Wednesday, December 16, 2009


"Would you like to donate your change to breast cancer?"

This is what they ask me.
The teenagers. The not so teenaged. The middle aged and beyond.

Retail experiences are strange. At turns arduous and exhilirating: goods given, services rendered, tolls taxed.
They are apt metaphors for our larger experiences in a pocket of the world that is a hub of industrialization and consumption. Like our larger experience as political actors, we are guided by scripts and roles and our tacit roles divide us against one another in the service of the script: either salesman or consumer, enforcer or obeyer. The liberties and privileges the script protects are defined by a the items on the shelf and the money in your pocket.

Retail experiences are bad strange. It reminds me of a dystopian, nightmare future sometimes. That is why I go to the Wal-Mart and shudder. As the Brazils, Russias, Indias, and Chinas emerge in the global economy, and robotics prove that the paradigm that holds laissez-faire conceptions against social welfare spending is going to have to shift or be shifted by massive, violent instability.

To put that another way: unemployment could conceivably rise above 50% and stay there.The jobs that did exist for the great masses of Americans will only grow worse and worse, with more and more fucking Red Wall-Mart vests and less manufacturing jobs. One day a majority of people could find themselves cut out of the production process.

The robot thing sounds crazy. Don't take that as a throw-away line. It has already started to happen and it is crazy not to think that the trend of machines replacing human labor, that began in the industrial revolution, isn't only going to accelerate in the 21st century.

Prison planet.

Retail experiences are funny strange.

They ask me: "Would you like to donate your change to breast cancer?"

I tell them no. Because I am against breast cancer.

But it gets me wondering: why breast cancer?

Of all the things that the retail people, who only have ever given a fuck about getting as much of my cash as possible, or my name and email address, or to tie me to them with cards and memberships and BS.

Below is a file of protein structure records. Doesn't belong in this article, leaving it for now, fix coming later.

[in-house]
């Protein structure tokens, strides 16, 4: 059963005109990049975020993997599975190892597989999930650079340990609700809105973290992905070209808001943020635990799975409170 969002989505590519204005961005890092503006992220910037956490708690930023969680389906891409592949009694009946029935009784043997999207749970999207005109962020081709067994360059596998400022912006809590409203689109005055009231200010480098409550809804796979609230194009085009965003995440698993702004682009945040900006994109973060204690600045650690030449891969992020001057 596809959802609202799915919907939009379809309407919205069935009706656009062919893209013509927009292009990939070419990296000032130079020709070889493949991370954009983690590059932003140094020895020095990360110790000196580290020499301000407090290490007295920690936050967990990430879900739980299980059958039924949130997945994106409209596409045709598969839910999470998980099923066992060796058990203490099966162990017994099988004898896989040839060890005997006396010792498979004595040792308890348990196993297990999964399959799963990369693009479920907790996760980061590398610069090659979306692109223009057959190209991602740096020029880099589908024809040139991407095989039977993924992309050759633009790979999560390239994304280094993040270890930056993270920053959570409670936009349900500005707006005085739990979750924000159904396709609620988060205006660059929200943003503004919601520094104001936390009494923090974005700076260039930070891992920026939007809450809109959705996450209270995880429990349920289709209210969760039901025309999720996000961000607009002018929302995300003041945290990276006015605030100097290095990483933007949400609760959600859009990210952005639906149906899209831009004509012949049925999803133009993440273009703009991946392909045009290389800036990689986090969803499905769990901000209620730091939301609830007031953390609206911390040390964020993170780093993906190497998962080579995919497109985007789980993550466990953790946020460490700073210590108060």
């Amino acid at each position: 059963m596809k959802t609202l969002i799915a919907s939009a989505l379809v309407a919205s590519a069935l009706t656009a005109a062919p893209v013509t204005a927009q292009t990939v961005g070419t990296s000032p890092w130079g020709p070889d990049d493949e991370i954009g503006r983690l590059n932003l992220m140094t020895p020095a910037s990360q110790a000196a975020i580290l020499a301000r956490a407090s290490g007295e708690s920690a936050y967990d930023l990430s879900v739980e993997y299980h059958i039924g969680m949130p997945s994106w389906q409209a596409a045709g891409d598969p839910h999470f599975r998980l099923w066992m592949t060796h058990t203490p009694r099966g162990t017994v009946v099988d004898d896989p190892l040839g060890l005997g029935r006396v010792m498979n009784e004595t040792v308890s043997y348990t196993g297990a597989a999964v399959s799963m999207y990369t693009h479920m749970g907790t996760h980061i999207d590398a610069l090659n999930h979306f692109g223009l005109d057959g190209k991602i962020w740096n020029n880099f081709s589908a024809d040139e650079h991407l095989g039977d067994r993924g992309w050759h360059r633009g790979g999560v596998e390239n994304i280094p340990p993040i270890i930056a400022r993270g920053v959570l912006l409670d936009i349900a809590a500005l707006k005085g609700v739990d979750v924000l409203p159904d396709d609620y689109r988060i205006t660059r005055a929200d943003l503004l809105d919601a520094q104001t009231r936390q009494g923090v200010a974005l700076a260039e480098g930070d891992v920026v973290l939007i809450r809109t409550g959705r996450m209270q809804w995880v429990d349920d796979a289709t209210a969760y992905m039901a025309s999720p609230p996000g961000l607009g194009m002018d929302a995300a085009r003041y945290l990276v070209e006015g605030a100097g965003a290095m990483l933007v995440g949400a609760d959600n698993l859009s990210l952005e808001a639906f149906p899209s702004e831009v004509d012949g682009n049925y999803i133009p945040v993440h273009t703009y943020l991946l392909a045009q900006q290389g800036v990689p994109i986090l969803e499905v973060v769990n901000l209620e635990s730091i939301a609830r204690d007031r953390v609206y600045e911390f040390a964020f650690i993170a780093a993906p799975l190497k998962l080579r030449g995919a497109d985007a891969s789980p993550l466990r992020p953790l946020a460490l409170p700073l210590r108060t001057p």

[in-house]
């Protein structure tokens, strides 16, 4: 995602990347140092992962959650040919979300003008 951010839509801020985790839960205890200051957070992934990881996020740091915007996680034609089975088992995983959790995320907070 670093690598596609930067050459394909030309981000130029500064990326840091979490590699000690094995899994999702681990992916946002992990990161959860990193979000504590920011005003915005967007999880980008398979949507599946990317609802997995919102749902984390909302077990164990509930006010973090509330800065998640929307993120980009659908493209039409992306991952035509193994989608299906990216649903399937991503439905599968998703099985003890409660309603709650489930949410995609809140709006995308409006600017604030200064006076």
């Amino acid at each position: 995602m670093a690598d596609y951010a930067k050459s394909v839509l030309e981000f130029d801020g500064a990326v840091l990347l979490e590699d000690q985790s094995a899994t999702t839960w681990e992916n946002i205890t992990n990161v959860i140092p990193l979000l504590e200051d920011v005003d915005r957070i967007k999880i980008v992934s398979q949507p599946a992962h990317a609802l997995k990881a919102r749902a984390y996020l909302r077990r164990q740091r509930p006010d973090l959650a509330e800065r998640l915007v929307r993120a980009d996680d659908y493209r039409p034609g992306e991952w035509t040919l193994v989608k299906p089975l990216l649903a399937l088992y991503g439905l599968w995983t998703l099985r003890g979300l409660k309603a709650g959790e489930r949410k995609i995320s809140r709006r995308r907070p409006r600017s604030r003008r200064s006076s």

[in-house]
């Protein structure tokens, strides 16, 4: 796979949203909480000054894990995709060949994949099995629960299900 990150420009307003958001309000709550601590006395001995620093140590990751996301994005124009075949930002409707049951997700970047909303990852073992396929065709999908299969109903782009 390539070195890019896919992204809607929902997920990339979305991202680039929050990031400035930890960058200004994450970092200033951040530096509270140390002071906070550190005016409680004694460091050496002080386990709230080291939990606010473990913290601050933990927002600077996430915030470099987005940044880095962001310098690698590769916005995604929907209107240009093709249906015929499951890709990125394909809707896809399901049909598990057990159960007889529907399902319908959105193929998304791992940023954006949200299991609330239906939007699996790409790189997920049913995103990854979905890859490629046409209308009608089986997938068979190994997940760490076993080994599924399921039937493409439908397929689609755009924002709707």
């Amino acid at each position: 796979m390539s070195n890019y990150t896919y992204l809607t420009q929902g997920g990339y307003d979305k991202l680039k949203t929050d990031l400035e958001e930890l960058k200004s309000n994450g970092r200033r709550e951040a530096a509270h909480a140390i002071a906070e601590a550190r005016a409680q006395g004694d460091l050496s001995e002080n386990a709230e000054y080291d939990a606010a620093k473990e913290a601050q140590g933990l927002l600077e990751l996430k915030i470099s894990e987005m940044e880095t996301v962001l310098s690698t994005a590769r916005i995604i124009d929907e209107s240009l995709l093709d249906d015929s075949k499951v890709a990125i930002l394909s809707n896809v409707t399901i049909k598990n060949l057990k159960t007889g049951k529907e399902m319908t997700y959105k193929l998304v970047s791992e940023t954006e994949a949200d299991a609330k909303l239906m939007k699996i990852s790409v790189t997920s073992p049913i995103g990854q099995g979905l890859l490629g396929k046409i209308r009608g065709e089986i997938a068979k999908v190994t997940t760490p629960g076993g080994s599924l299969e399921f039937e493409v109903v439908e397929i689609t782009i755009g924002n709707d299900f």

Of all the things that the salespersons could be required to ask me by the powers that govern them. Breast cancer.

It's obviously noncontroversial.
The store doesnt want you to associate your Pepsi and Doritos with city slickers, crack addiction,or AIDS, or the infrastructure needs of the community.

Breast cancer is an awesome cause. Please dont take this the wrong way. Breast cancer isn't benign or funny. It is monsterous and blind. Women of all races and ages and social classes fight it. But the reason the stores are willing to devote their salespeople to collecting your change for that cause, is that it is good for sales.

It should be obvious. Buisnesses only care about doing good insofar as it causes them to do well. The philanthropy of corporations is much needed, but it is also disingenuous, cynical and kind of scary. The classic is the proverbial company that spends $500,000 dollars on a charitable cause and $10,000,000 telling their customers about it. They want you to associate that store with a warm and fuzzy feeling that, "us humans ultimately have each others backs."

Who knows. Maybe that conviction will make you save less and spend more...

People who have been touched by that cause will feel almost charitably, if not merely warmly, towards that buisness.

I realize this is all sounding like half-baked Marxism. But maybe Marxism isn't dead but ahead of its time. It is the kind of prophetic vision that loses its power without a sense of urgency. If you were as brilliant as Marx, it would be easy to overstate your insight, having experienced the fantastic passions that motivated him to discover some of the truths he did.

In the coming centuries, society will deliver a bill to our current system of production for which this system will be unable to collect the sum from its constituent pieces. Giant problems are emerging that know no borders. Capitalism and sovereignty cannot coordinate the collective sacrifices of the economic interests that threaten stability in the 21st century and beyond.

I fear a day society turns to the propertied, moneyed interests for help. The emmergent truth will be that corporate charity was nothing but theater performed in the interest of profit.

There is no dine and dash on global warming, unless you own a spacecraft I don't know about.

"Bush 2012."
That's what we call this thing. Change is funny like that.

1 comment:

  1. Hans, your blog is subverting my socially constructed proclivity to venture out into one of America's great malls every holiday season. I once felt at one with the sheople as I perused Bath, Body & Beyond for my mom and sister, and Eddie Bauer for my dad. But, no more!

    I think I'll just do my Christmas shopping online this year.